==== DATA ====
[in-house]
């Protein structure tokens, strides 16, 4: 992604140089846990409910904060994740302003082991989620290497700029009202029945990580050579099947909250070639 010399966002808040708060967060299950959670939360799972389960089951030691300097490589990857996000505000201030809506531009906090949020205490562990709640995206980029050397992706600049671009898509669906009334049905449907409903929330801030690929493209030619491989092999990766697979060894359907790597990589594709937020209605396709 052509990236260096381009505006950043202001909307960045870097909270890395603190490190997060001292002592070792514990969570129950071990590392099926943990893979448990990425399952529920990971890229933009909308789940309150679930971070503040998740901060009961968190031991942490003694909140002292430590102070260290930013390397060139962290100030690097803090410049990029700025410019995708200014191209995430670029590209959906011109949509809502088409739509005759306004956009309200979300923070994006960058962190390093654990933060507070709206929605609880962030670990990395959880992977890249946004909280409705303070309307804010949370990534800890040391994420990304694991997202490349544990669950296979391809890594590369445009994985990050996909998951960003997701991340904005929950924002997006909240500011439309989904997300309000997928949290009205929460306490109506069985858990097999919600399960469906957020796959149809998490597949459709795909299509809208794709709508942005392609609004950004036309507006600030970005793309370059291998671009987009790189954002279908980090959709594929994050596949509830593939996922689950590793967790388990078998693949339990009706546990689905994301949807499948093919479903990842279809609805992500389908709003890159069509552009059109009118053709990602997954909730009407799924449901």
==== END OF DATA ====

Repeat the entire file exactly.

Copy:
[in-house]
């Protein structure tokens, strides 16, 4: 992604140089846990409910904060994740302003082991989620290497700029009202029945990580050579099947909250070639 010399966002808040708060967060299950959670939360799972389960089951030691300097490589990857996000505000201030809506531009906090949020205490562990709640995206980029050397992706600049671009898509669906009334049905449907409903929330801030690929493209030619491989092999990766697979060894359907790597990589594709937020209605396709 052509990236260096381009505006950043202001909307960045870097909270890395603190490190997060001292002592070792514990969570129950071990590392099926943990893979448990990425399952529920990971890229933009909308789940309150679930971070503040998740901060009961968190031991942490003694909140002292430590102070260290930013390397060139962290100030690097803090410049990029700025410019995708200014191209995430670029590209959906011109949509809502088409739509005759306004956009309200979300923070994006960058962190390093654990933060507070709206929605609880962030670990990395959880992977890249946004909280409705303070309307804010949370990534800890040391994420990304694991997202490349544990669950296979391809890594590369445009994985990050996909998951960003997701991340904005929950924002997006909240500011439309989904997300309000997928949290009205929460306490109506069985858990097999919600399960469906957020796959149809998490597949459709795909299509809208794709709508942005392609609004950004036309507006600030970005793309370059291998671009987009790189954002279908980090959709594929994050596949509830593939996922689950590793967790388990078998693949339990009706546990689905994301949807499948093919479903990842279809609805992500389908709003890159069509552009059109009118053709990602997954909730009407799924449901």